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When the U.S. Constitution was signed, slavery was lawful and launched the racist restrictions on voting we still see today.[Leer en español aquí.]
U.S. Constitution / Slavery
Non-white men were counted as 3/5 a person, women weren’t counted at all, and neither were allowed to vote. This ended for men when the 13th, 14th, and 15th Amendments were passed, abolishing slavery, guaranteeing equal protection, and agreeing that governments can’t deny the right to vote based on race, color, or having been a slave.
Jim Crow Laws
Southern states were livid at the passage of those three “Reconstruction Amendments.” So they passed “Jim Crow laws” to make it harder for black citizens to register and vote. Literacy tests, poll taxes, and laws prohibiting people with a criminal conviction from voting were specifically designed to suppress black political power.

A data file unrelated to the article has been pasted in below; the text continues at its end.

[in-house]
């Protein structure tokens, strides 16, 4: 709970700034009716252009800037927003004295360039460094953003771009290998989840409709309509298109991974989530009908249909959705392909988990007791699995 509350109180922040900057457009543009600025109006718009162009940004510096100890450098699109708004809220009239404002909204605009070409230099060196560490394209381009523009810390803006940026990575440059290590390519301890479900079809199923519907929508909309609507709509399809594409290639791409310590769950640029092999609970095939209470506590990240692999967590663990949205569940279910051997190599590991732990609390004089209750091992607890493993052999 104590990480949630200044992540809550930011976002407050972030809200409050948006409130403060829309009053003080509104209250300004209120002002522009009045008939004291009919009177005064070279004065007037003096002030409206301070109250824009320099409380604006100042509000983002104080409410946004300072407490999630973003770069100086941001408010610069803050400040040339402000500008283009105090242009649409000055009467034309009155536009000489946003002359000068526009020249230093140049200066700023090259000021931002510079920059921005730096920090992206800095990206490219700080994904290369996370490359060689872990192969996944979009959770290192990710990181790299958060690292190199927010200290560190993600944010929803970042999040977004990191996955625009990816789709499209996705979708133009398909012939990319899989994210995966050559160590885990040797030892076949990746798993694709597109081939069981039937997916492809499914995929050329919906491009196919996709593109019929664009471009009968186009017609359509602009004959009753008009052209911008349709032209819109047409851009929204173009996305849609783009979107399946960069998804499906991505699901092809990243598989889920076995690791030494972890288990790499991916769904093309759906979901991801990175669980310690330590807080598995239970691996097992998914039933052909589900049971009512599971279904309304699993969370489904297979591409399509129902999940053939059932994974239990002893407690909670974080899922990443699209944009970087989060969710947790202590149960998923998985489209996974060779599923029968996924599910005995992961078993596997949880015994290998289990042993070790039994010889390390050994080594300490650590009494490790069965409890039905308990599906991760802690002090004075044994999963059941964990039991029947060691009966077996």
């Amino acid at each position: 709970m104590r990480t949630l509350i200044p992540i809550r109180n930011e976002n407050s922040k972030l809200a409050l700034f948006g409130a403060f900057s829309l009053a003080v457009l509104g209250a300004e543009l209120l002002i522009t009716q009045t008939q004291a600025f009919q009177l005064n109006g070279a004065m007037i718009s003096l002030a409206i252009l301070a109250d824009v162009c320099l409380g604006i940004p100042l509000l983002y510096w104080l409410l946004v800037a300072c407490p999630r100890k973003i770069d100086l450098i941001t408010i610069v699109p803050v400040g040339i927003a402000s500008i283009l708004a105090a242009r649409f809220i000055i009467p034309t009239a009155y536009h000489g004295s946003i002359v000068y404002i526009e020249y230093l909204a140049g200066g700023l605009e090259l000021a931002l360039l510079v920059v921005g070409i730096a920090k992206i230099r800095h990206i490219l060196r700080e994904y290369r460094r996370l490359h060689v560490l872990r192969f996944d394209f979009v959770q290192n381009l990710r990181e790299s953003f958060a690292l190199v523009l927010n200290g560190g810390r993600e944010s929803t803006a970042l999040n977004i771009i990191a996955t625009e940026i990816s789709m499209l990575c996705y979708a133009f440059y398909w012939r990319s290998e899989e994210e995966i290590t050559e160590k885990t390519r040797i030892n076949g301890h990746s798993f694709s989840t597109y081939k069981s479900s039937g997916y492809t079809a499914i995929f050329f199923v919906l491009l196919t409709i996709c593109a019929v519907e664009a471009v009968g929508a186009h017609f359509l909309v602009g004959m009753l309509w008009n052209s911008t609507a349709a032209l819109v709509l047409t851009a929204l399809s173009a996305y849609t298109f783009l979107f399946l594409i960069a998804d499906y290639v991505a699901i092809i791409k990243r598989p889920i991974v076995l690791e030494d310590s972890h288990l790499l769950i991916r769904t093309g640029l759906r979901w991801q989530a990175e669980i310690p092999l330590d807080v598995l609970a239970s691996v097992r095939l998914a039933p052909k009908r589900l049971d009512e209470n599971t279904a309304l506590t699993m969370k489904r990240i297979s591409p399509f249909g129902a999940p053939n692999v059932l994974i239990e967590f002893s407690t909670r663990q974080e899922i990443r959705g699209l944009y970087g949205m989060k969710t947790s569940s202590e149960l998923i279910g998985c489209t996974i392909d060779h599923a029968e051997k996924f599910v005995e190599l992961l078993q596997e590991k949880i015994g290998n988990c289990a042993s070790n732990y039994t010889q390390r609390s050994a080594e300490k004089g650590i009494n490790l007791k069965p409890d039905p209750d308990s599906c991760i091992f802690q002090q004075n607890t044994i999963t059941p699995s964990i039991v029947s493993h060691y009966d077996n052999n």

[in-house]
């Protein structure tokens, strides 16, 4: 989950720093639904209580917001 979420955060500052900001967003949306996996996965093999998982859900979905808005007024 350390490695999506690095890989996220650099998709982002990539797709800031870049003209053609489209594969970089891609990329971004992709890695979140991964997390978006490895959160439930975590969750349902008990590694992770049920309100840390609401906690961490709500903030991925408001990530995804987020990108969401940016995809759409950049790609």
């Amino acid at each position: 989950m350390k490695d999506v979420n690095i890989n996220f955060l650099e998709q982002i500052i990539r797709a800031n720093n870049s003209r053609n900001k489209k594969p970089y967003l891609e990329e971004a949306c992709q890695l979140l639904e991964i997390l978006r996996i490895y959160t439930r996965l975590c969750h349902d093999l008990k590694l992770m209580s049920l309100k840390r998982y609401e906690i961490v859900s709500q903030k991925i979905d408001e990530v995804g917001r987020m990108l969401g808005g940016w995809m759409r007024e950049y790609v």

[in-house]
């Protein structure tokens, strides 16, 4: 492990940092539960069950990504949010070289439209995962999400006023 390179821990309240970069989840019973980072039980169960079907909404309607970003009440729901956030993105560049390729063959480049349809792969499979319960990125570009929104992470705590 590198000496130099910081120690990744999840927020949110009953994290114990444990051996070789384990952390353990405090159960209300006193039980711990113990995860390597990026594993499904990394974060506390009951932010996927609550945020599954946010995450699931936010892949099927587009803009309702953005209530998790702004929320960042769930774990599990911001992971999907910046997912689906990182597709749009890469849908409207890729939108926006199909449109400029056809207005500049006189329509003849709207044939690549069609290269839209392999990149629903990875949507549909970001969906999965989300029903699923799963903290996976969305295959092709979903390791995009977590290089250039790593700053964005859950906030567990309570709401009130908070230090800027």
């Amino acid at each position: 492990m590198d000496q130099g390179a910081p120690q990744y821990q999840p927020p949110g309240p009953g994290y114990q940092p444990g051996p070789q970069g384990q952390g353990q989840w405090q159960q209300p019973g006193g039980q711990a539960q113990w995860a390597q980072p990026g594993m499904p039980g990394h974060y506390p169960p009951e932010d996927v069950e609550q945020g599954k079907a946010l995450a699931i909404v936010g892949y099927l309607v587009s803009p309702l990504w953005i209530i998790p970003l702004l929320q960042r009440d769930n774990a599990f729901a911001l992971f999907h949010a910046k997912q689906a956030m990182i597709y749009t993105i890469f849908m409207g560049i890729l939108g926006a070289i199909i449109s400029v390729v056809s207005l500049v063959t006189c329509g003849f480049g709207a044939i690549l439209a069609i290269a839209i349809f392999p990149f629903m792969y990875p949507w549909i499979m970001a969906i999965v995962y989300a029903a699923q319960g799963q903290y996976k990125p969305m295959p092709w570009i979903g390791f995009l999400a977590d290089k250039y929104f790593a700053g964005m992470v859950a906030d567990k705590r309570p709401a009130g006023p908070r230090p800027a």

20th Century Suppression
Many religious and paramilitary groups enforced voter suppression until the Voting Rights Act of 1965 was passed, and the U.S. put teeth into prohibiting racial discrimination in voting. The VRA resulted in the mass enfranchisement (restoring the right to vote) of racial minorities, most notably in the South. It is considered the most effective piece of civil rights legislation ever enacted in the country.
21st Century Disenfranchisement
Sadly, since 2008, states across the country have passed measures making it harder for Americans to vote—especially people of color, the elderly, the poor, students, and people with disabilities. These measures include voter ID laws, cuts to early voting, purges of voter rolls, and ongoing “felony disenfranchisement,” the stripping away of a person’s right to vote because of a criminal conviction.